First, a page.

State Appeals Court Refuses To Halt High-Stakes Hospital Fight
The decision bolstered the case brought by three Sarasota County private hospitals that contend they should be reimbursed for indigent care, at least in part because of a 2003 state law.
In a decade-long legal fight that could involve hundreds of millions of dollars, a state appeals court this past week refused to halt a case that argues Sarasota County is required to reimburse private hospitals for providing care to indigent patients.
A three-judge panel of the 2nd District Court of Appeal backed a circuit judge’s decision that denied the county’s request for a summary judgment that could have ended the case. The county argued that it should be shielded by sovereign immunity, which generally is designed to protect government agencies from lawsuits.
Wednesday’s decision bolstered the case brought by what is now Venice Regional Bayfront Health, Doctors Hospital of Sarasota and Englewood Community Hospital, which contend they should be reimbursed for indigent care, at least in part because of a 2003 state law.
The legal fight started in 2011, with the private hospitals saying the county had been collecting property taxes for indigent care but had not been providing reimbursements. At the time, Venice Regional Bayfront Health was Venice Regional Medical Center.
A footnote in Wednesday’s appeals-court decision said, “The sum of the hospitals’ invoices, we are informed, now exceeds half a billion dollars.”
The case has already gone once to the Florida Supreme Court, which in 2017 upheld the constitutionality of the 2003 state law that directed Sarasota County to reimburse hospitals for indigent care.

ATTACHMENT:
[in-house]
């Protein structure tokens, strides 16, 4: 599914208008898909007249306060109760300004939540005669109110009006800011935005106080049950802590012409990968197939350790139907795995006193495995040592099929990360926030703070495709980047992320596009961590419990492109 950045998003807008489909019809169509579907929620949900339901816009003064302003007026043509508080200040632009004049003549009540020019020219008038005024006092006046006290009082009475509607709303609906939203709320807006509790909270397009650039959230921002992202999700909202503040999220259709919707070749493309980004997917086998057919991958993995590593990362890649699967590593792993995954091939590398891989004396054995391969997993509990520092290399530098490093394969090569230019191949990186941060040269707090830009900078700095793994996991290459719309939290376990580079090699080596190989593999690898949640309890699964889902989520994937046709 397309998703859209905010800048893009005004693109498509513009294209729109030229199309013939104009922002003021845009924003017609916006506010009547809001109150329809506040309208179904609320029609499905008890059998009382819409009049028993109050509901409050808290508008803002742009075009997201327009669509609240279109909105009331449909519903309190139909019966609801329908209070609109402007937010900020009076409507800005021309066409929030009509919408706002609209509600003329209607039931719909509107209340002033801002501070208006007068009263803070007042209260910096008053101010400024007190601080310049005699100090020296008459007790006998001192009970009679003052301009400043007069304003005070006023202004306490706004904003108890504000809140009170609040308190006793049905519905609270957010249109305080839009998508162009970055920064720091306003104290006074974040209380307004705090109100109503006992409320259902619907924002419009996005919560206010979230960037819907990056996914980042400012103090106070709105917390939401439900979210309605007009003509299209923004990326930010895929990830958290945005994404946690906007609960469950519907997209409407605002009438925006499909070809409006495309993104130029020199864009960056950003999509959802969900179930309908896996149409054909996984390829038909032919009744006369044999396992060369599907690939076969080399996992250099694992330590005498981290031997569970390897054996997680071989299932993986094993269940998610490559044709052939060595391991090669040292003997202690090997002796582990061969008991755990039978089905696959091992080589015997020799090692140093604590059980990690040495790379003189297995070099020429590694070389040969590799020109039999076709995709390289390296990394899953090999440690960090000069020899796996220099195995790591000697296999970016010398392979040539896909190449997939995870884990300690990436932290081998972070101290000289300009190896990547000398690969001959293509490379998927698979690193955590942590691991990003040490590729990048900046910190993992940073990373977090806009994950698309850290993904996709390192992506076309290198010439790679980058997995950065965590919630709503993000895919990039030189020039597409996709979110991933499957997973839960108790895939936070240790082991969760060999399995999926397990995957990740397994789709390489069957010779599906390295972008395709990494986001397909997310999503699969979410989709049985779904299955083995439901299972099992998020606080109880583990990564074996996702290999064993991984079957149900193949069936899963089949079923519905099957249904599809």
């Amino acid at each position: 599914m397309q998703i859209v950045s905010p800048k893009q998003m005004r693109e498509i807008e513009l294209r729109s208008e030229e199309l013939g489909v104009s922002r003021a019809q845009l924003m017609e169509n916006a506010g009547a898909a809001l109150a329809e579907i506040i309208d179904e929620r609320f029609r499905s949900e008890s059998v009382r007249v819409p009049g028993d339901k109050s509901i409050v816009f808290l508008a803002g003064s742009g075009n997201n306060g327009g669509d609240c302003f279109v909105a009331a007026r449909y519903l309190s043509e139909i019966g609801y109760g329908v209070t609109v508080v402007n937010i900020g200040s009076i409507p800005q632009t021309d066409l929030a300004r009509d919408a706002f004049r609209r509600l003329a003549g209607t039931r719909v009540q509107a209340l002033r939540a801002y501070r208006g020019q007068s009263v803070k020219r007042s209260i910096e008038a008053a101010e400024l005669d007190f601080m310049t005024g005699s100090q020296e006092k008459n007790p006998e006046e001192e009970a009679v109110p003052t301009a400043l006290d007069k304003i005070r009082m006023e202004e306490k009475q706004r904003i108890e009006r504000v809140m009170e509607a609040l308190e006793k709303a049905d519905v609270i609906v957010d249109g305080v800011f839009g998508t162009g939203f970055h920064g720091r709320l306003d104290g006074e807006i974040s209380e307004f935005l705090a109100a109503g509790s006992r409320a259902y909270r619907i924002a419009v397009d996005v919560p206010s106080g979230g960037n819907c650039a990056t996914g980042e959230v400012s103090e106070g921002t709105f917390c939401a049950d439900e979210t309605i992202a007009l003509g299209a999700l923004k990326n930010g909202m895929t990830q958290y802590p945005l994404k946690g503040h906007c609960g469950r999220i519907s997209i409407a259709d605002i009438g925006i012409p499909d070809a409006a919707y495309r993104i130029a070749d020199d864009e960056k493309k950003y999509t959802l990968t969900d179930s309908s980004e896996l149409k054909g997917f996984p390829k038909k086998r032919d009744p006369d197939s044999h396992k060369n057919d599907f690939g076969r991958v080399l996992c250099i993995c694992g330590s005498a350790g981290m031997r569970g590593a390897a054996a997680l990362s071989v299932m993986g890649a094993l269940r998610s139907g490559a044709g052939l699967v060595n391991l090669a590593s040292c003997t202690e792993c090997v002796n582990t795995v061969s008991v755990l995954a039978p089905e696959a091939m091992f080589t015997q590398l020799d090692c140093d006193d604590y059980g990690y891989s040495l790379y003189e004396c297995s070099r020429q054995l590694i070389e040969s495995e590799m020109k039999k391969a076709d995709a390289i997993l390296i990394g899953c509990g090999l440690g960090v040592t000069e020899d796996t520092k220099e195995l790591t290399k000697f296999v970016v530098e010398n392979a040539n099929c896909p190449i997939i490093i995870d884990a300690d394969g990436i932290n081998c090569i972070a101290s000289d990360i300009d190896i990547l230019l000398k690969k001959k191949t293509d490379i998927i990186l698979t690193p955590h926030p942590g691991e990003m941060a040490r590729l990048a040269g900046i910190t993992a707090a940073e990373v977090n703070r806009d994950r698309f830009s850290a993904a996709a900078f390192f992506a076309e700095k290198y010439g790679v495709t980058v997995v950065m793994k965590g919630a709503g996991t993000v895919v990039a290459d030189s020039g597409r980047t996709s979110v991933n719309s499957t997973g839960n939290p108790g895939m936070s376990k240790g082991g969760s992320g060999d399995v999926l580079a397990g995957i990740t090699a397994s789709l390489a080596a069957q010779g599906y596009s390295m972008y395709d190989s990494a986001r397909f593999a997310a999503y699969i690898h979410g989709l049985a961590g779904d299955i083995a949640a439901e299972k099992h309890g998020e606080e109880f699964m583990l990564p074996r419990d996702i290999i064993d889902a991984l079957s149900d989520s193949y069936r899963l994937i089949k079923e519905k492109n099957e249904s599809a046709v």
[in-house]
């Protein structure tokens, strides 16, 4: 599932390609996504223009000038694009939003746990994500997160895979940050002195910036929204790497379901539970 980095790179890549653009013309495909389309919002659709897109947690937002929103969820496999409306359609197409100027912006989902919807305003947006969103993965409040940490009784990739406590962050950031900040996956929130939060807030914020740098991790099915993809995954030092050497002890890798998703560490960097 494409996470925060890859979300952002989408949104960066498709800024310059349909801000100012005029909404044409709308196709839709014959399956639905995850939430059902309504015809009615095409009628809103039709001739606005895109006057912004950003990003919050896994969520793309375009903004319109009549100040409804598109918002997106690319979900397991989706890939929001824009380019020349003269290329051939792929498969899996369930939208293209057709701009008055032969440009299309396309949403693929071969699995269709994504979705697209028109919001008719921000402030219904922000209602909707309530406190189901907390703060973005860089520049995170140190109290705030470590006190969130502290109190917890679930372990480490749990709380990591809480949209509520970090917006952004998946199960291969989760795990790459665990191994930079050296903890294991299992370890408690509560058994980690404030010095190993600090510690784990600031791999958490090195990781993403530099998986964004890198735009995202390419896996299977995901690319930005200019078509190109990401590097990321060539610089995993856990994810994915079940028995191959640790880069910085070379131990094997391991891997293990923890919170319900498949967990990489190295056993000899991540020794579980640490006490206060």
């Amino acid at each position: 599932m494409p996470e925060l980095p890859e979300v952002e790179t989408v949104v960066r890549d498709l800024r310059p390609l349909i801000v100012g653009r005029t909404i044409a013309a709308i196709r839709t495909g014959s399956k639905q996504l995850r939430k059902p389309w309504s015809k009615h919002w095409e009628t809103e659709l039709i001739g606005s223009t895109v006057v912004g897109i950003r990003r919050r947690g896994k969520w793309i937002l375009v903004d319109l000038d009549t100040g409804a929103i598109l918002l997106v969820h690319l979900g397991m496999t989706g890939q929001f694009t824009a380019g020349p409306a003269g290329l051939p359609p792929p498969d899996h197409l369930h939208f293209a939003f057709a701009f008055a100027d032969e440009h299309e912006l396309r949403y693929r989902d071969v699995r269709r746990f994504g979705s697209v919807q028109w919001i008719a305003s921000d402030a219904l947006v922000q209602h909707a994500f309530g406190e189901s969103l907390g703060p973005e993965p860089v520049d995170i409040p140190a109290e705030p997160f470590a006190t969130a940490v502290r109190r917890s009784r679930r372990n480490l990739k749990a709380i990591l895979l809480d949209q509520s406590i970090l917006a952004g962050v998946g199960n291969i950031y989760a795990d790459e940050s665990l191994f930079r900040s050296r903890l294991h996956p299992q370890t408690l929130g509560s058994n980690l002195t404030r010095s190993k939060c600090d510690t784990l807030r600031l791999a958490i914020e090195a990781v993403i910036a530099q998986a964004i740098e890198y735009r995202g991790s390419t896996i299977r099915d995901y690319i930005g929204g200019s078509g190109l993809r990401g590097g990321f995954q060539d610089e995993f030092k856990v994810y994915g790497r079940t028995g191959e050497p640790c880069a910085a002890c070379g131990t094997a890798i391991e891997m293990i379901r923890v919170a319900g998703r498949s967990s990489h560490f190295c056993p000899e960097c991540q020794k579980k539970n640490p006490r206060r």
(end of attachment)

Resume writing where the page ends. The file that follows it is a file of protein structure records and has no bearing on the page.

The Supreme Court overturned a 2nd District Court of Appeal decision that said part of the 2003 law was unconstitutional because it singled out private hospitals in Sarasota County. The 2003 measure was passed as what is known as a “special law,” dealing only with Sarasota County, rather than a general law that would apply to hospitals throughout the state.
After the Supreme Court ruling, the county took a different legal tack by arguing that it was entitled to summary judgment because of sovereign immunity, according to Wednesday’s decision. The hospitals disputed the county’s position, including arguing that the 2003 law had helped create an “express contract” that could be enforced regardless of sovereign immunity.
A circuit judge rejected summary judgment, leading the county to ask the appeals court to “prohibit the circuit court from allowing the case to be litigated any further,” Wednesday’s ruling said.
But in a main opinion and two concurring opinions that covered 38 pages, appeals-court Judges Matthew Lucas, Morris Silberman and J. Andrew Atkinson turned down the county’s arguments.
In the main opinion, Lucas pointed to remaining legal questions about whether an “express contract” existed that would prevent the sovereign-immunity protections for the county.
“We cannot agree that what the hospitals allege to be a contract --- written, legislative enactments directing remuneration to private hospitals in exchange for services --- would be beyond the ken of what Florida law would recognize for purposes of waiving sovereign immunity,” Lucas wrote. “At bottom, then, the circuit court was not faced with a pure question of law, but whether a potentially valid express contract was, in fact, formed. There was a disputed question of material fact on that issue, and that precluded summary judgment.”